Cornerback: Deion Sanders (1994)

The selection of Deion Sanders to the 49ers All-Franchise team could come as a surprise, as he only played one year with the 49ers. In that one year, however, Sanders had six interceptions, and returned three for touchdowns. He helped the 49ers win a championship, and recorded an interception in the Super Bowl. He became the first 49er to ever win Defensive Player of the Year. Though he only spent one season with the 49ers, Sanders had arguably the best year a cornerback has ever had.

Safety: Ronnie Lott (1981 – 1990)

The 49ers have a storied history, with many players in the argument for the best at their respective position. Ronnie Lott is one such player in contention for the best safety of all time. The former USC Trojan made ten Pro Bowls, and was a six-time All Pro. With the 49ers, he amassed four Super Bowl rings, and was elected into the Hall of Fame. Lott spent time at cornerback as well, but played a majority of his seasons at safety.

Safety: Merton Hanks (1991 – 1998)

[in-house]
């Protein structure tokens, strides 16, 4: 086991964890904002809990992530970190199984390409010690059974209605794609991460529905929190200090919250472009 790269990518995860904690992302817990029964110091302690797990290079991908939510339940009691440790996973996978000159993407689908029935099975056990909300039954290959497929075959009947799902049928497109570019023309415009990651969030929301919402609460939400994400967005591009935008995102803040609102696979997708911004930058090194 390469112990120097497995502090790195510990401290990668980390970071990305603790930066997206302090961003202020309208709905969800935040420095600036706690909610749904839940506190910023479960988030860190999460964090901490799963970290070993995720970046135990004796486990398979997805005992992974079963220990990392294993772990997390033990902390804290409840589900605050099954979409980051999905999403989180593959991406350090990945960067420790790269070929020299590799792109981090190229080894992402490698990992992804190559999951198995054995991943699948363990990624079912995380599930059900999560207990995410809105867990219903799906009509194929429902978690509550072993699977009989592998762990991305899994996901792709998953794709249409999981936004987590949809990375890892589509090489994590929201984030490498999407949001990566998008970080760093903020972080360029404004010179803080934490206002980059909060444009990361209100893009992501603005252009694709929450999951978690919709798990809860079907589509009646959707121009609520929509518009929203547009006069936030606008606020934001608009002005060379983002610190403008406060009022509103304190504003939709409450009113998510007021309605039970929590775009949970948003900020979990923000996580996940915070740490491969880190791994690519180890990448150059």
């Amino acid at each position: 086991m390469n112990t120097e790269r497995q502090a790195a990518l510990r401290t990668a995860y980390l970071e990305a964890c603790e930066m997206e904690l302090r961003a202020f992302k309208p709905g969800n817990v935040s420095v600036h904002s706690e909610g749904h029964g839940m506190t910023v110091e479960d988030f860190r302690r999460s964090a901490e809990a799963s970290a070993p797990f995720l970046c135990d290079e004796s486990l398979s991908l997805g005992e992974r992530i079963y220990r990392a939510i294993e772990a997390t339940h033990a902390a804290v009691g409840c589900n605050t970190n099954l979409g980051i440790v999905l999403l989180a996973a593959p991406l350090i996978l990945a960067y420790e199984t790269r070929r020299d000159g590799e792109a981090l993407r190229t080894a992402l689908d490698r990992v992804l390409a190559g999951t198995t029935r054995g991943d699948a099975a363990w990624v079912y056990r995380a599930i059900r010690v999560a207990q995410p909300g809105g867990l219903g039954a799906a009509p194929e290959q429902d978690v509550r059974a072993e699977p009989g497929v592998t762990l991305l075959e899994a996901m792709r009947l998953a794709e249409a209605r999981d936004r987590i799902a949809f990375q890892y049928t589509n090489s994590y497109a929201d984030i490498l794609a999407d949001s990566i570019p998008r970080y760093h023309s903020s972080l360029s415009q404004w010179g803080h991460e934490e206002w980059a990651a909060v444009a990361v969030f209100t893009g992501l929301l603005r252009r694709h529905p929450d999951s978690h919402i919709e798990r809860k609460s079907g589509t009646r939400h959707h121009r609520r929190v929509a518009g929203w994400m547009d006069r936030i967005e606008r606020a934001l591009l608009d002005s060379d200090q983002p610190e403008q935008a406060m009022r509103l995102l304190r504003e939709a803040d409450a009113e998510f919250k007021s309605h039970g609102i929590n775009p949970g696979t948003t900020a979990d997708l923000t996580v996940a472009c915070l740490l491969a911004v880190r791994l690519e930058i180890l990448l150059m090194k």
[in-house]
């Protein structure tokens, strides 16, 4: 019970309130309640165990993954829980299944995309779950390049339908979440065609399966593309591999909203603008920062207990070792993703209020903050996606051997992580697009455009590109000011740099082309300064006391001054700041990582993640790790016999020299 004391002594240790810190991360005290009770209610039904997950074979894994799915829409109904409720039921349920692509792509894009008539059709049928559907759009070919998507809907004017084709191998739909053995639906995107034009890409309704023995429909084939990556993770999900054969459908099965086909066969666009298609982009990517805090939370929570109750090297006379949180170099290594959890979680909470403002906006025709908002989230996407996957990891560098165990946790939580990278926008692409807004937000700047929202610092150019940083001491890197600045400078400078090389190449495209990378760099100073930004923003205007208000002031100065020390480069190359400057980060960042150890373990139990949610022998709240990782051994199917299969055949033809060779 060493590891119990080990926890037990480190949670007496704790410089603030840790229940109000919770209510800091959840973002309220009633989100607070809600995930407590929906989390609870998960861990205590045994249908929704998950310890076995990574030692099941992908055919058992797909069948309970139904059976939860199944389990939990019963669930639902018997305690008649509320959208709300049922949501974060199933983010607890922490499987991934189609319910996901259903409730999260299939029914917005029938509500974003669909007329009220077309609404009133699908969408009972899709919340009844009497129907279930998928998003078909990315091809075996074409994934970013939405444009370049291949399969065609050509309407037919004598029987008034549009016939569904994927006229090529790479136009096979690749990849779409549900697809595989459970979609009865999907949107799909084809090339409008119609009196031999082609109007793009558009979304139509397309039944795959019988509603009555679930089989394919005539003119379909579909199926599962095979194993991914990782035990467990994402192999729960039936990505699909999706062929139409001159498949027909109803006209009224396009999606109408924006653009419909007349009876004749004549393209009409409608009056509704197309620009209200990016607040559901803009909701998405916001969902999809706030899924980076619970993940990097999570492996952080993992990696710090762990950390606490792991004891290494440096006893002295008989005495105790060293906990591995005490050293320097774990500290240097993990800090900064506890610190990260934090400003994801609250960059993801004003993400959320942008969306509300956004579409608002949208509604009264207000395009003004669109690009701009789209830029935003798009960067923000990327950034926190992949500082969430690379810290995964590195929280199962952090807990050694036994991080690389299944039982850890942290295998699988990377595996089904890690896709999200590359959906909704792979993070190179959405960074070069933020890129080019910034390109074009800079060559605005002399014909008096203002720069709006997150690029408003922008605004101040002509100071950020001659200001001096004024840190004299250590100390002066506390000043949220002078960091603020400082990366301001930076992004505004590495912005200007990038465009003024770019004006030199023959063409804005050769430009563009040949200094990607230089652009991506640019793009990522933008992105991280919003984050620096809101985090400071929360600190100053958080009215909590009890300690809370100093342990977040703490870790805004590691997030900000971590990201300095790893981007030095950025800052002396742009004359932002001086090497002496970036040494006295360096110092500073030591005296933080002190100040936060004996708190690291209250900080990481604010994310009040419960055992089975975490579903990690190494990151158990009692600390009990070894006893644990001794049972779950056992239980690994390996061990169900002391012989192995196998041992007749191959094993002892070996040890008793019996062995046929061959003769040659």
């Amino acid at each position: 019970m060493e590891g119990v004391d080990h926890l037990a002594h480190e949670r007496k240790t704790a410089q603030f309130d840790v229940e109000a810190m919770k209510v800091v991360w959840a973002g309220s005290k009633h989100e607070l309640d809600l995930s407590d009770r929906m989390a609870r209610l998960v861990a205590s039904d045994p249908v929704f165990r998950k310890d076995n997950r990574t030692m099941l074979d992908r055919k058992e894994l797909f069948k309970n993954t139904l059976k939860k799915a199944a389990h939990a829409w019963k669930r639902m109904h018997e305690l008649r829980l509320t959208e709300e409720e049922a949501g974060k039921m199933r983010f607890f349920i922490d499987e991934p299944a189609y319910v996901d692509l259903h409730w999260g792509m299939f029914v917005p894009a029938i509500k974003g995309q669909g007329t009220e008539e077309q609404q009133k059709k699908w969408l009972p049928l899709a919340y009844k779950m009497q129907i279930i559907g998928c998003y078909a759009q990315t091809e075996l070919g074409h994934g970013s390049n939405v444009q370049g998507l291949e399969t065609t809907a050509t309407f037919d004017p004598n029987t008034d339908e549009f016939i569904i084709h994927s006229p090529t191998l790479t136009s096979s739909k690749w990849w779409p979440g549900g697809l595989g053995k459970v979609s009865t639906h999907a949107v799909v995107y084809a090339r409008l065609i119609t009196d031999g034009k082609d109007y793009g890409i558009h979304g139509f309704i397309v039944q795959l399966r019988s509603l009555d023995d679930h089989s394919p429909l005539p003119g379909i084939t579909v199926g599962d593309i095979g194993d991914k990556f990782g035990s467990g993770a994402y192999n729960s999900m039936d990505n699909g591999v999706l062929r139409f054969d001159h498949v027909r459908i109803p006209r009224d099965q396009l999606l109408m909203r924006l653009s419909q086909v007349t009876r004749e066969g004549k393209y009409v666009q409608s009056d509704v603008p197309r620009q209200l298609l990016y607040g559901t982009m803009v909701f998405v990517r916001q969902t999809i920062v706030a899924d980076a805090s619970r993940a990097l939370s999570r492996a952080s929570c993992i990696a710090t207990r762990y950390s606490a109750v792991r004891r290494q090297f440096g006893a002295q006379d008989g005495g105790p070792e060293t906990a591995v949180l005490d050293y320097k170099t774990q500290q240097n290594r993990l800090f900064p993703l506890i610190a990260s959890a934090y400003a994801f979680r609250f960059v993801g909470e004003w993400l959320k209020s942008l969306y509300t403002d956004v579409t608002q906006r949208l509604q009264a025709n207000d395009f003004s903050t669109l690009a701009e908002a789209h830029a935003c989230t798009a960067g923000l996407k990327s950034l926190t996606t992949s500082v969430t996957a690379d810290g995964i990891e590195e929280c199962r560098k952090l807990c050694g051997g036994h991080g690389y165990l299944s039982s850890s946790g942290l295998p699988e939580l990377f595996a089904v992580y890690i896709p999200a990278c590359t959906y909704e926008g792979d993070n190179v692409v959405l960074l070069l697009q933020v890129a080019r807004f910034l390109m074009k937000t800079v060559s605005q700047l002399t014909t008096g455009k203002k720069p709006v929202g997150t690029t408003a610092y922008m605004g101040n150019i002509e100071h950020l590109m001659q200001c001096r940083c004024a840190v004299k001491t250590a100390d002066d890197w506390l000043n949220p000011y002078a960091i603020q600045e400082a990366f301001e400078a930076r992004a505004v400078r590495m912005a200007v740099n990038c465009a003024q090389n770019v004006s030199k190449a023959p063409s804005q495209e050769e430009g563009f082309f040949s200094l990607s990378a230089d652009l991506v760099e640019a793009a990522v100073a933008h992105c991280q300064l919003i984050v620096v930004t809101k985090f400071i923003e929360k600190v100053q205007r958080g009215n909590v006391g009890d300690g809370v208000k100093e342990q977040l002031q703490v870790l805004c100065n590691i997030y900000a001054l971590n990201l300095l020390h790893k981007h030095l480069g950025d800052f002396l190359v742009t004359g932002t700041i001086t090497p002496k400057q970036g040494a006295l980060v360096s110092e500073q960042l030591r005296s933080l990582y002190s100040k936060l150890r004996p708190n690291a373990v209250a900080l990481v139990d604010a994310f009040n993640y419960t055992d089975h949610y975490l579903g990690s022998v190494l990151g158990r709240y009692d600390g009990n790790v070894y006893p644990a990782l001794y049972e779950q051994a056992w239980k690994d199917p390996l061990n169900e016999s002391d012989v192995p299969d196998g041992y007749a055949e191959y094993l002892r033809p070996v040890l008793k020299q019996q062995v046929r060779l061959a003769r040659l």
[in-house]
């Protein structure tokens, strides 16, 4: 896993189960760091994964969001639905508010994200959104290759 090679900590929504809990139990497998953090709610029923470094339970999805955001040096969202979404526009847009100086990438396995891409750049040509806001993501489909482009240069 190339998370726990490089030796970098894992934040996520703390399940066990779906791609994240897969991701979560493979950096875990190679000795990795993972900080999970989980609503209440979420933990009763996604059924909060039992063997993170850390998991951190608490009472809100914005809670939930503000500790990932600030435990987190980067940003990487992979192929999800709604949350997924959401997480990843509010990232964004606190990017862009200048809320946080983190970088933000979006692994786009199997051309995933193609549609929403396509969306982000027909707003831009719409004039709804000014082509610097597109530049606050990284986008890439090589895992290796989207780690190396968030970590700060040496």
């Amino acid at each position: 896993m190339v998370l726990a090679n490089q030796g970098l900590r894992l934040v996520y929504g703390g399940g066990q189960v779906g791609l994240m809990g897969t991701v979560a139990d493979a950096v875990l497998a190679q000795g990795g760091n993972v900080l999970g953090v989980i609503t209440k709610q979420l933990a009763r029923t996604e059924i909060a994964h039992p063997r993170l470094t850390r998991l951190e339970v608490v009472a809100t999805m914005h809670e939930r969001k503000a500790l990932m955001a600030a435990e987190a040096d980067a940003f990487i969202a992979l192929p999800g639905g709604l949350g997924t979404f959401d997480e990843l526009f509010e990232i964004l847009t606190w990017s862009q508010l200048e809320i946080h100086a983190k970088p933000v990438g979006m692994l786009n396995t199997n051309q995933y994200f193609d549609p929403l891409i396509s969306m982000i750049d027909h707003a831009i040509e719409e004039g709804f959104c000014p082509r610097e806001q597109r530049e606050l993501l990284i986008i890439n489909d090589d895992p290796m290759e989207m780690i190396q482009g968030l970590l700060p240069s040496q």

With Lott securing one safety position on the All-Franchise team, the other safety spot goes to the player that eventually replaced Lott. Merton Hanks spent eight years with the 49ers. He was a four-time Pro Bowler, and an integral part of the 49ers last Super Bowl win. Hanks was famous not only for his interceptions, but for his celebration dances.

Special Teams

Kicker: Ray Wersching (1977 – 1987)

The 49ers have been blessed with an abundance of great kickers throughout their history. The best kicker, however, is Ray Wersching. Wersching is the 49ers all-time leader in field goals made with 190. He has also attempted the second most field goals in franchise history. Throughout his eleven-year run with the 49ers, he kicked in two Super Bowls.

Punter: Andy Lee (2004 – 2014)

In a league with incredible excitement on the offensive side of the ball, it is easy to forget about punters. But Andy Lee was a staple of consistency during his eleven-year stint with the 49ers. Lee has attempted the most punts in 49er history by far. He also has the best yards per punt of any punter with more than 20 attempts. His longest punt, which went for 82-yards, is the second longest punt in 49er history. Lee is very deserving as the All-Franchise punter.

Return Man: Abe Woodson (1958 – 1964)

The man returning kicks for the All-Franchise team is Abe Woodson. Woodson was a cornerback for the 49ers, but he also returned both punts and kickoffs. In his career, Woodson was a two-time All-Pro return man. He returned two punts and five kickoffs for touchdowns. Woodson also has the best yards per kickoff return of any 49er ever with more than ten attempts. Woodson is the most dangerous return man in 49er history.